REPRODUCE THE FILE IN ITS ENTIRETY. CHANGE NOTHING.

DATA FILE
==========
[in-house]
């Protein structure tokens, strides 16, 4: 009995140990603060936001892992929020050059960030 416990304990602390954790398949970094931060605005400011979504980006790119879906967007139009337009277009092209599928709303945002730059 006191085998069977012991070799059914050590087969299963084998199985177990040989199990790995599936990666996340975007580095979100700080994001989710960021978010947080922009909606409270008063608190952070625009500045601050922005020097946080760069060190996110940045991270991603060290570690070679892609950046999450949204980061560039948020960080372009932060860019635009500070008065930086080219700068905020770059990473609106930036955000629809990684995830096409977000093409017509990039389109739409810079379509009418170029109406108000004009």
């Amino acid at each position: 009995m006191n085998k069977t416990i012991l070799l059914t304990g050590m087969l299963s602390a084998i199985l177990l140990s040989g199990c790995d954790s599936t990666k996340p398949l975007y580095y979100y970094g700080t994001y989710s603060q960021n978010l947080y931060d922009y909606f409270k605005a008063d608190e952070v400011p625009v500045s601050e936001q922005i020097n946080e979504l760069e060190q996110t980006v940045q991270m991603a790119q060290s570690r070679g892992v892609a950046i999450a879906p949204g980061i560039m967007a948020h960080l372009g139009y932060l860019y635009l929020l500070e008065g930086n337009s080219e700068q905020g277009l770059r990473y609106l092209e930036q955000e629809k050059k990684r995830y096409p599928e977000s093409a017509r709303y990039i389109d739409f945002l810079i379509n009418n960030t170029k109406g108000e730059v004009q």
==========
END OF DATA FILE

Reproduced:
[in-house]
């Protein structure tokens, strides 16, 4: 009995140990603060936001892992929020050059960030 416990304990602390954790398949970094931060605005400011979504980006790119879906967007139009337009277009092209599928709303945002730059 006191085998069977012991070799059914050590087969299963084998199985177990040989199990790995599936990666996340975007580095979100700080994001989710960021978010947080922009909606409270008063608190952070625009500045601050922005020097946080760069060190996110940045991270991603060290570690070679892609950046999450949204980061560039948020960080372009932060860019635009500070008065930086080219700068905020770059990473609106930036955000629809990684995830096409977000093409017509990039389109739409810079379509009418170029109406108000004009």
């Amino acid at each position: 009995m006191n085998k069977t416990i012991l070799l059914t304990g050590m087969l299963s602390a084998i199985l177990l140990s040989g199990c790995d954790s599936t990666k996340p398949l975007y580095y979100y970094g700080t994001y989710s603060q960021n978010l947080y931060d922009y909606f409270k605005a008063d608190e952070v400011p625009v500045s601050e936001q922005i020097n946080e979504l760069e060190q996110t980006v940045q991270m991603a790119q060290s570690r070679g892992v892609a950046i999450a879906p949204g980061i560039m967007a948020h960080l372009g139009y932060l860019y635009l929020l500070e008065g930086n337009s080219e700068q905020g277009l770059r990473y609106l092209e930036q955000e629809k050059k990684r995830y096409p599928e977000s093409a017509r709303y990039i389109d739409f945002l810079i379509n009418n960030t170029k109406g108000e730059v004009q």